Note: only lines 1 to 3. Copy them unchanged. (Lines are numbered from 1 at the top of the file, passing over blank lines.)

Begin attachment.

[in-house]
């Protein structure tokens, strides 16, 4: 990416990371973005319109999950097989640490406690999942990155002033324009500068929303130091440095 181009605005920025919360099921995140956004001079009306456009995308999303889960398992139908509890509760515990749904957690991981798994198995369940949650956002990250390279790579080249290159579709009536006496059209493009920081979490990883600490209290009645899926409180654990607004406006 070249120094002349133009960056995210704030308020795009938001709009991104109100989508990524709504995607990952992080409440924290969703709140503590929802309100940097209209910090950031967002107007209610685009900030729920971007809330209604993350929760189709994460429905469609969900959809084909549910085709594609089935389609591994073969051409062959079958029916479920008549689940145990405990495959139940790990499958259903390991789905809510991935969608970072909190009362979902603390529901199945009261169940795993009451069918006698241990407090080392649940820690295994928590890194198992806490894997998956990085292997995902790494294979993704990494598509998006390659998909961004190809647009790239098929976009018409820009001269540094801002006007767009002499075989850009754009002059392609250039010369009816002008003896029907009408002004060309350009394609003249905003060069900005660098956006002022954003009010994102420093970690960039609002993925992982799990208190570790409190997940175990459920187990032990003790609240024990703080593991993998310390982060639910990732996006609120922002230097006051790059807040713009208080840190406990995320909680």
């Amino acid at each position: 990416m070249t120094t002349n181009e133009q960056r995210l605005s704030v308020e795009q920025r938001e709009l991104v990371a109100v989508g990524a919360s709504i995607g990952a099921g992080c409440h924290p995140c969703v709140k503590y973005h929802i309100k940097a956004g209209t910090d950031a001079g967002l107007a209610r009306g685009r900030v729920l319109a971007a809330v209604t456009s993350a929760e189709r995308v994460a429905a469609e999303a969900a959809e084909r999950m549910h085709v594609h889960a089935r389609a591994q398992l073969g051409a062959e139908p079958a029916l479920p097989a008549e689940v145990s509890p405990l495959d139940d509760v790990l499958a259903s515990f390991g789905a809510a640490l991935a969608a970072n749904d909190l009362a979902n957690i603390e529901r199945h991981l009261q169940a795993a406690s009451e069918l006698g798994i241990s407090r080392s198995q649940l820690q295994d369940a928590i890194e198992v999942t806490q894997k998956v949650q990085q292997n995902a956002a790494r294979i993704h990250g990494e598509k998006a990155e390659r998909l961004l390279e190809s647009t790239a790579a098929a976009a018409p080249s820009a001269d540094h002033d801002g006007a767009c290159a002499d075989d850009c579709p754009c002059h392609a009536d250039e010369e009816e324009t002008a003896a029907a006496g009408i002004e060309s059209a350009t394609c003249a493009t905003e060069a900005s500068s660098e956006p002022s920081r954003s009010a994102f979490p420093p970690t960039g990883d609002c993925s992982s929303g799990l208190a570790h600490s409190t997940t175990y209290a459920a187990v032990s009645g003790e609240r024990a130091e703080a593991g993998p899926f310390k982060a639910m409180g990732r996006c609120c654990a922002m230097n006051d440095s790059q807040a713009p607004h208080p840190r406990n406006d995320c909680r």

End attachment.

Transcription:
[in-house]
């Protein structure tokens, strides 16, 4: 990416990371973005319109999950097989640490406690999942990155002033324009500068929303130091440095 181009605005920025919360099921995140956004001079009306456009995308999303889960398992139908509890509760515990749904957690991981798994198995369940949650956002990250390279790579080249290159579709009536006496059209493009920081979490990883600490209290009645899926409180654990607004406006 070249120094002349133009960056995210704030308020795009938001709009991104109100989508990524709504995607990952992080409440924290969703709140503590929802309100940097209209910090950031967002107007209610685009900030729920971007809330209604993350929760189709994460429905469609969900959809084909549910085709594609089935389609591994073969051409062959079958029916479920008549689940145990405990495959139940790990499958259903390991789905809510991935969608970072909190009362979902603390529901199945009261169940795993009451069918006698241990407090080392649940820690295994928590890194198992806490894997998956990085292997995902790494294979993704990494598509998006390659998909961004190809647009790239098929976009018409820009001269540094801002006007767009002499075989850009754009002059392609250039010369009816002008003896029907009408002004060309350009394609003249905003060069900005660098956006002022954003009010994102420093970690960039609002993925992982799990208190570790409190997940175990459920187990032990003790609240024990703080593991993998310390982060639910990732996006609120922002230097006051790059807040713009208080840190406990995320909680």
């Amino acid at each position: 990416m070249t120094t002349n181009e133009q960056r995210l605005s704030v308020e795009q920025r938001e709009l991104v990371a109100v989508g990524a919360s709504i995607g990952a099921g992080c409440h924290p995140c969703v709140k503590y973005h929802i309100k940097a956004g209209t910090d950031a001079g967002l107007a209610r009306g685009r900030v729920l319109a971007a809330v209604t456009s993350a929760e189709r995308v994460a429905a469609e999303a969900a959809e084909r999950m549910h085709v594609h889960a089935r389609a591994q398992l073969g051409a062959e139908p079958a029916l479920p097989a008549e689940v145990s509890p405990l495959d139940d509760v790990l499958a259903s515990f390991g789905a809510a640490l991935a969608a970072n749904d909190l009362a979902n957690i603390e529901r199945h991981l009261q169940a795993a406690s009451e069918l006698g798994i241990s407090r080392s198995q649940l820690q295994d369940a928590i890194e198992v999942t806490q894997k998956v949650q990085q292997n995902a956002a790494r294979i993704h990250g990494e598509k998006a990155e390659r998909l961004l390279e190809s647009t790239a790579a098929a976009a018409p080249s820009a001269d540094h002033d801002g006007a767009c290159a002499d075989d850009c579709p754009c002059h392609a009536d250039e010369e009816e324009t002008a003896a029907a006496g009408i002004e060309s059209a350009t394609c003249a493009t905003e060069a900005s500068s660098e956006p002022s920081r954003s009010a994102f979490p420093p970690t960039g990883d609002c993925s992982s929303g799990l208190a570790h600490s409190t997940t175990y209290a459920a187990v032990s009645g003790e609240r024990a130091e703080a593991g993998p899926f310390k982060a639910m409180g990732r996006c609120c654990a922002m230097n006051d440095s790059q807040a713009p607004h208080p840190r406990n406006d995320c909680r």